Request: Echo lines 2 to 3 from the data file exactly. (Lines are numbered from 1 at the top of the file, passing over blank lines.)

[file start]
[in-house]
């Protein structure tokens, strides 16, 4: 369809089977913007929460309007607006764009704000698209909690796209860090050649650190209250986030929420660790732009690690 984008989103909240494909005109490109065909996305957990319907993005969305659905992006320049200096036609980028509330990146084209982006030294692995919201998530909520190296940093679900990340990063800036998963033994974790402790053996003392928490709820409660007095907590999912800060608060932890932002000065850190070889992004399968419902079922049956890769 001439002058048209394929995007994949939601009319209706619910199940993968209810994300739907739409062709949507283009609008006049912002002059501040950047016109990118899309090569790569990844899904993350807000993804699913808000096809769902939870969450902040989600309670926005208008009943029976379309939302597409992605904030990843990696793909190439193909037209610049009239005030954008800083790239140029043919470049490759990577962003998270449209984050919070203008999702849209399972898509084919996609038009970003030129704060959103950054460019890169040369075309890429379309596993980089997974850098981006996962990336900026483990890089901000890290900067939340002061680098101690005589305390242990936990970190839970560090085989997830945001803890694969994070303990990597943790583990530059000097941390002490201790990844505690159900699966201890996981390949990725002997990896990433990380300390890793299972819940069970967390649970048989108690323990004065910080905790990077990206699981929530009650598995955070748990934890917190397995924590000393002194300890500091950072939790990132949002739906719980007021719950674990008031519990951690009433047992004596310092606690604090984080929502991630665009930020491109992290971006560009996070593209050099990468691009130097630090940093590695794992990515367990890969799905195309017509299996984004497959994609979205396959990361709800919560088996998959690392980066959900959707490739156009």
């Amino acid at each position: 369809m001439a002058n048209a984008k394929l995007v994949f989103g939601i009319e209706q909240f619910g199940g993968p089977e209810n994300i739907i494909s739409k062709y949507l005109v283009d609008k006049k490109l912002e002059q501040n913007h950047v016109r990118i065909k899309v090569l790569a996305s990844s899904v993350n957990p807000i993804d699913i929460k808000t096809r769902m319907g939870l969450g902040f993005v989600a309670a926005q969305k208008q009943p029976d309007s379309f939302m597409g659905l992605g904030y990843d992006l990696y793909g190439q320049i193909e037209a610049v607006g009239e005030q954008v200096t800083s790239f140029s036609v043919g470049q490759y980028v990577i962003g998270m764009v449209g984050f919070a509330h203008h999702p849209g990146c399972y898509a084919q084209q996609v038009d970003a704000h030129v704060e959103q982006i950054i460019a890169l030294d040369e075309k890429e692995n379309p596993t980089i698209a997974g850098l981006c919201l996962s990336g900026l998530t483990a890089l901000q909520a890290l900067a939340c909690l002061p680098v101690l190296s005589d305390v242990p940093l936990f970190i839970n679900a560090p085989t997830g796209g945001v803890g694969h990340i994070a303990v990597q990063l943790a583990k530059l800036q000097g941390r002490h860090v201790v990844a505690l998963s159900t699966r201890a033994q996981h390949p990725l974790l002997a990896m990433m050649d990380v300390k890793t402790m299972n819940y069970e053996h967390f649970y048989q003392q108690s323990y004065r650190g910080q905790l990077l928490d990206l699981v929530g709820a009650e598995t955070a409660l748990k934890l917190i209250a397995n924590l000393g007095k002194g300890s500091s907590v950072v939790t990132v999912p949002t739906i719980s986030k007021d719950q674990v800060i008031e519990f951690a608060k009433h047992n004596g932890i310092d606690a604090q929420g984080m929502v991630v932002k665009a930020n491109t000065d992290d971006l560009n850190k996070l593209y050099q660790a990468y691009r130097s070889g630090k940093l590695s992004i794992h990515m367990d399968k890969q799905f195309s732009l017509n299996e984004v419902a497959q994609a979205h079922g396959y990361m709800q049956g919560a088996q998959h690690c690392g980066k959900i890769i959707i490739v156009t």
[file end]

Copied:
């Protein structure tokens, strides 16, 4: 369809089977913007929460309007607006764009704000698209909690796209860090050649650190209250986030929420660790732009690690 984008989103909240494909005109490109065909996305957990319907993005969305659905992006320049200096036609980028509330990146084209982006030294692995919201998530909520190296940093679900990340990063800036998963033994974790402790053996003392928490709820409660007095907590999912800060608060932890932002000065850190070889992004399968419902079922049956890769 001439002058048209394929995007994949939601009319209706619910199940993968209810994300739907739409062709949507283009609008006049912002002059501040950047016109990118899309090569790569990844899904993350807000993804699913808000096809769902939870969450902040989600309670926005208008009943029976379309939302597409992605904030990843990696793909190439193909037209610049009239005030954008800083790239140029043919470049490759990577962003998270449209984050919070203008999702849209399972898509084919996609038009970003030129704060959103950054460019890169040369075309890429379309596993980089997974850098981006996962990336900026483990890089901000890290900067939340002061680098101690005589305390242990936990970190839970560090085989997830945001803890694969994070303990990597943790583990530059000097941390002490201790990844505690159900699966201890996981390949990725002997990896990433990380300390890793299972819940069970967390649970048989108690323990004065910080905790990077990206699981929530009650598995955070748990934890917190397995924590000393002194300890500091950072939790990132949002739906719980007021719950674990008031519990951690009433047992004596310092606690604090984080929502991630665009930020491109992290971006560009996070593209050099990468691009130097630090940093590695794992990515367990890969799905195309017509299996984004497959994609979205396959990361709800919560088996998959690392980066959900959707490739156009």
């Amino acid at each position: 369809m001439a002058n048209a984008k394929l995007v994949f989103g939601i009319e209706q909240f619910g199940g993968p089977e209810n994300i739907i494909s739409k062709y949507l005109v283009d609008k006049k490109l912002e002059q501040n913007h950047v016109r990118i065909k899309v090569l790569a996305s990844s899904v993350n957990p807000i993804d699913i929460k808000t096809r769902m319907g939870l969450g902040f993005v989600a309670a926005q969305k208008q009943p029976d309007s379309f939302m597409g659905l992605g904030y990843d992006l990696y793909g190439q320049i193909e037209a610049v607006g009239e005030q954008v200096t800083s790239f140029s036609v043919g470049q490759y980028v990577i962003g998270m764009v449209g984050f919070a509330h203008h999702p849209g990146c399972y898509a084919q084209q996609v038009d970003a704000h030129v704060e959103q982006i950054i460019a890169l030294d040369e075309k890429e692995n379309p596993t980089i698209a997974g850098l981006c919201l996962s990336g900026l998530t483990a890089l901000q909520a890290l900067a939340c909690l002061p680098v101690l190296s005589d305390v242990p940093l936990f970190i839970n679900a560090p085989t997830g796209g945001v803890g694969h990340i994070a303990v990597q990063l943790a583990k530059l800036q000097g941390r002490h860090v201790v990844a505690l998963s159900t699966r201890a033994q996981h390949p990725l974790l002997a990896m990433m050649d990380v300390k890793t402790m299972n819940y069970e053996h967390f649970y048989q003392q108690s323990y004065r650190g910080q905790l990077l928490d990206l699981v929530g709820a009650e598995t955070a409660l748990k934890l917190i209250a397995n924590l000393g007095k002194g300890s500091s907590v950072v939790t990132v999912p949002t739906i719980s986030k007021d719950q674990v800060i008031e519990f951690a608060k009433h047992n004596g932890i310092d606690a604090q929420g984080m929502v991630v932002k665009a930020n491109t000065d992290d971006l560009n850190k996070l593209y050099q660790a990468y691009r130097s070889g630090k940093l590695s992004i794992h990515m367990d399968k890969q799905f195309s732009l017509n299996e984004v419902a497959q994609a979205h079922g396959y990361m709800q049956g919560a088996q998959h690690c690392g980066k959900i890769i959707i490739v156009t």